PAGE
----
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Image credit: Netflix, Black Mirror

Black Mirror's interactive Netflix movie is streaming now

'Black Mirror Bandersnatch' is almost a videogame.
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Netflix, Black Mirror

As the rumors suggested, Black Mirror's one-off holiday special is a different kind of show: an interactive drama where you choose how you mess things up. Launching today on Netflix, Black Mirror: Bandersnatch marks the first time the streaming company's used interactivity on a show that's not aimed at kids, like last year's Puss In Boots or Minecraft: Story mode.

After a brief intro explaining how it all works (and messing with your brain in typical Black Mirror style), the show kicks off like any other BM episode. You'll come up against decisions as the story progresses, where you'll have tap or click on a black box in order for the show to progress. There's a timer too: the show will pick for you if you don't hustle. Usually there's two options, sometimes there's only one option. Even if you wish there was another...

Bandersnatch is set in mid-80s UK and follows young programmer with a tragic history as he tries to turn a fantasy novel into a story-led video game and the mental troubles that ensue.

If you're looking for a comparable experience, think Telltale's The Walking Dead, or Until Dawn on the PS4 -- both games where the story takes precedent over gameplay. For the more analogue among us, yes it's kind of like the choose-your-own-adventure books that this Black Mirror story bases itself on, but with all the punch and style of a Black Mirror modern parable. Netflix says there are five ending (with variations) as well as easter eggs nestled within the show. When my character got to one of the endings, you'll find yourself waking up, and starting all over again.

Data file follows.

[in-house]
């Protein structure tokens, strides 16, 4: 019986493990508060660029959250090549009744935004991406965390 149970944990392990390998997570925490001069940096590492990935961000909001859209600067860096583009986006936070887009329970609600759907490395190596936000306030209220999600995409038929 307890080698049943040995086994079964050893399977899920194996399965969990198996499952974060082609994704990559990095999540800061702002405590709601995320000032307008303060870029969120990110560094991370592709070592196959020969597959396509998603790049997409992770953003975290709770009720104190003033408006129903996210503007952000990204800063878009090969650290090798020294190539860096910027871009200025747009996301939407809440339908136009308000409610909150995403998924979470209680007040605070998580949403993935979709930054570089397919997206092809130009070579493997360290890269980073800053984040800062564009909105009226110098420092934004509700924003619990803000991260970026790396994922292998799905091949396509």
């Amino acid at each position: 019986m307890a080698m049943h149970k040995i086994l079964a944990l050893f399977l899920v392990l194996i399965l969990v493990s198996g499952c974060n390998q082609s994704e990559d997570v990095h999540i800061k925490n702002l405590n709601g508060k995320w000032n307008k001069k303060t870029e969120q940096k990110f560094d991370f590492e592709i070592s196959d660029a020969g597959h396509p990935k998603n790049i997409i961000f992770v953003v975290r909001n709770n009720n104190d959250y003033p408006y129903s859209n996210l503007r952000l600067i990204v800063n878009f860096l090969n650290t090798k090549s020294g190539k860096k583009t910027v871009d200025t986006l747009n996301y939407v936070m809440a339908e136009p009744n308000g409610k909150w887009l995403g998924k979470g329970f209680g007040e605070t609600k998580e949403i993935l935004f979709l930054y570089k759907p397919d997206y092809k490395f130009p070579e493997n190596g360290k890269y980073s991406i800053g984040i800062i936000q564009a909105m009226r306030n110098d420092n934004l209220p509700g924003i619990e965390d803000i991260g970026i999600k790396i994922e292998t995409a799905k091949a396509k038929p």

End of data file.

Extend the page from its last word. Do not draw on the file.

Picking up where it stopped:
One word of warning though: As it's a special kind of Netflix show, it's not yet supported on Chromecast, Apple TV and some legacy devices. You can't download it to watch offline either.

Mat once failed an audition to be the Milkybar Kid, an advert creation that pushed white chocolate on gluttonous British children. Two decades later, having repressed that early rejection, he moved to Japan, learned the language, earned his black belt in Judo and returned to UK, and soon joined Engadget's European team. After a few years leading Engadget's coverage from Japan, reporting on high-tech toilets and robot restaurants as Senior Editor, he now heads up our UK bureau in London.

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